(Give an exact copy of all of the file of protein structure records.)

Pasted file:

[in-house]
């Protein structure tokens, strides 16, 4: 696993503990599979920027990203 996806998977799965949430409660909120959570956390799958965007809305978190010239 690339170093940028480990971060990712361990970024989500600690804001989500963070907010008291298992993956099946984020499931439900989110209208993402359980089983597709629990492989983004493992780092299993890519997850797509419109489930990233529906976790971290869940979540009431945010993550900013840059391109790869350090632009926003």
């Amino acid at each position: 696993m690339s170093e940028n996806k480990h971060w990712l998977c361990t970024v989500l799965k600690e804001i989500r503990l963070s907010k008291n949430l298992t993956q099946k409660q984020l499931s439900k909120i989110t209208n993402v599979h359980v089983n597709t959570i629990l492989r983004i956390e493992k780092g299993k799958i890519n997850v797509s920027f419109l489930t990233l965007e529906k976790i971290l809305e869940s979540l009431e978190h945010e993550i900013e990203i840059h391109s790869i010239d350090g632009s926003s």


[in-house]
């Protein structure tokens, strides 16, 4: 696993503990599979920027990203 996806998977799965949430409660909120959570956390799958965007809305978190010239 690339170093940028480990971060990712361990970024989500600690804001989500963070907010008291298992993956099946984020499931439900989110209208993402359980089983597709629990492989983004493992780092299993890519997850797509419109489930990233529906976790971290869940979540009431945010993550900013840059391109790869350090632009926003």
């Amino acid at each position: 696993m690339s170093e940028n996806k480990h971060w990712l998977c361990t970024v989500l799965k600690e804001i989500r503990l963070s907010k008291n949430l298992t993956q099946k409660q984020l499931s439900k909120i989110t209208n993402v599979h359980v089983n597709t959570i629990l492989r983004i956390e493992k780092g299993k799958i890519n997850v797509s920027f419109l489930t990233l965007e529906k976790i971290l809305e869940s979540l009431e978190h945010e993550i900013e990203i840059h391109s790869i010239d350090g632009s926003s």